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Listen to the Rappers

March 05, 1994

Years ago Woody Guthrie used the traditional format of the "Talking Blues" to create "Talking Dust," "Talking Merchant Marine," "Talking Constitution" to express his anti-Establishment views. Later, Vern Partlow wrote "Old Man Atom," which ended with ". . .peace on the Earth or the Earth in pieces." Since then, many folk singers have used the format to express their own critiques of society--the Vietnam War, the population explosion--with great effect. Notably, these songs have been absent from the airwaves as "subversive" and "radical."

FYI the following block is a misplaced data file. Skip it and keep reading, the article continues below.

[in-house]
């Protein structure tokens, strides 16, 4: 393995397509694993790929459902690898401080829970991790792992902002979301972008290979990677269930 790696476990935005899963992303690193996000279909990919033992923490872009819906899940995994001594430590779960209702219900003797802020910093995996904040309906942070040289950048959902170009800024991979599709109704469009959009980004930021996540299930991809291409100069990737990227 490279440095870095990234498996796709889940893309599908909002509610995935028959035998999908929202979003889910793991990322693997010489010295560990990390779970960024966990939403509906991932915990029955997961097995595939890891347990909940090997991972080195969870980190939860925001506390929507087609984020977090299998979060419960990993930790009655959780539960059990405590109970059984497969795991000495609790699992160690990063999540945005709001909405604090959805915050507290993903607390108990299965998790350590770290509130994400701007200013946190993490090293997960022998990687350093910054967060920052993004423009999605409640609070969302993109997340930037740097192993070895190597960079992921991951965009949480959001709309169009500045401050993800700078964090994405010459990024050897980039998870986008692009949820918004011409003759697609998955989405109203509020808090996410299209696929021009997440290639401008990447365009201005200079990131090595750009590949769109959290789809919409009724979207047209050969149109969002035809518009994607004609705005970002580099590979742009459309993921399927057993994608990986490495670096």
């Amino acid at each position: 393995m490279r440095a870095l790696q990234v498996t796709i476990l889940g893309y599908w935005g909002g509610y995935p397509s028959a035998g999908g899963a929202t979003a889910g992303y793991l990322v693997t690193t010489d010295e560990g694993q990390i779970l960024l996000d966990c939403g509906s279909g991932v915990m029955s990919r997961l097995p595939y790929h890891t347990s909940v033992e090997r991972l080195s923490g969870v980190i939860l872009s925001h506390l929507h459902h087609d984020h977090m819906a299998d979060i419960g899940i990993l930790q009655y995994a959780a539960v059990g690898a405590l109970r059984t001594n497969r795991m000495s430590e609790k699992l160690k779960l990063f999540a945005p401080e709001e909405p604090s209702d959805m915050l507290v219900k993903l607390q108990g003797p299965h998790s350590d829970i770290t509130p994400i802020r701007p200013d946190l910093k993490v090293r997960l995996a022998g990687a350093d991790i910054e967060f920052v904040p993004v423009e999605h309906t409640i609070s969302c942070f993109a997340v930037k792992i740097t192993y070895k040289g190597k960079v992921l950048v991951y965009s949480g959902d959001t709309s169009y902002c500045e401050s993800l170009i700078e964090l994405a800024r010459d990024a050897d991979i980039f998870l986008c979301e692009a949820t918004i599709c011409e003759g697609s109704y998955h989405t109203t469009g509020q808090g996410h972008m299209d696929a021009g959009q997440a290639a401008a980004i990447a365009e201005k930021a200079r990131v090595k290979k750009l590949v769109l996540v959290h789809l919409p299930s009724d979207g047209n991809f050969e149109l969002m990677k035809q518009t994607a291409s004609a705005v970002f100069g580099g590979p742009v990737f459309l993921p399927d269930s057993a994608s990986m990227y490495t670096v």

Now we have a new genre called rap, with its more extreme gangsta rap as an expression of the black ghettos ("Rap Finds a Supporter in Rep. Maxine Waters," Feb. 15), where the failure of society to address the real problems such as poverty and dysfunctional families has led to rage, violence and the widespread use of drugs. Is it any wonder that gangsta rap has developed as an expression of frustration?

Rather than ban it from the airways and record stores, wouldn't it be much more effective to listen to what its practitioners are trying to tell us and address the root causes of poverty, inadequate education and lack of opportunity? Wouldn't this channel the energy and rage of young people constructively? Banning gangsta rap will not make the problems it exposes go away!

DORIAN KEYSER

Tarzana

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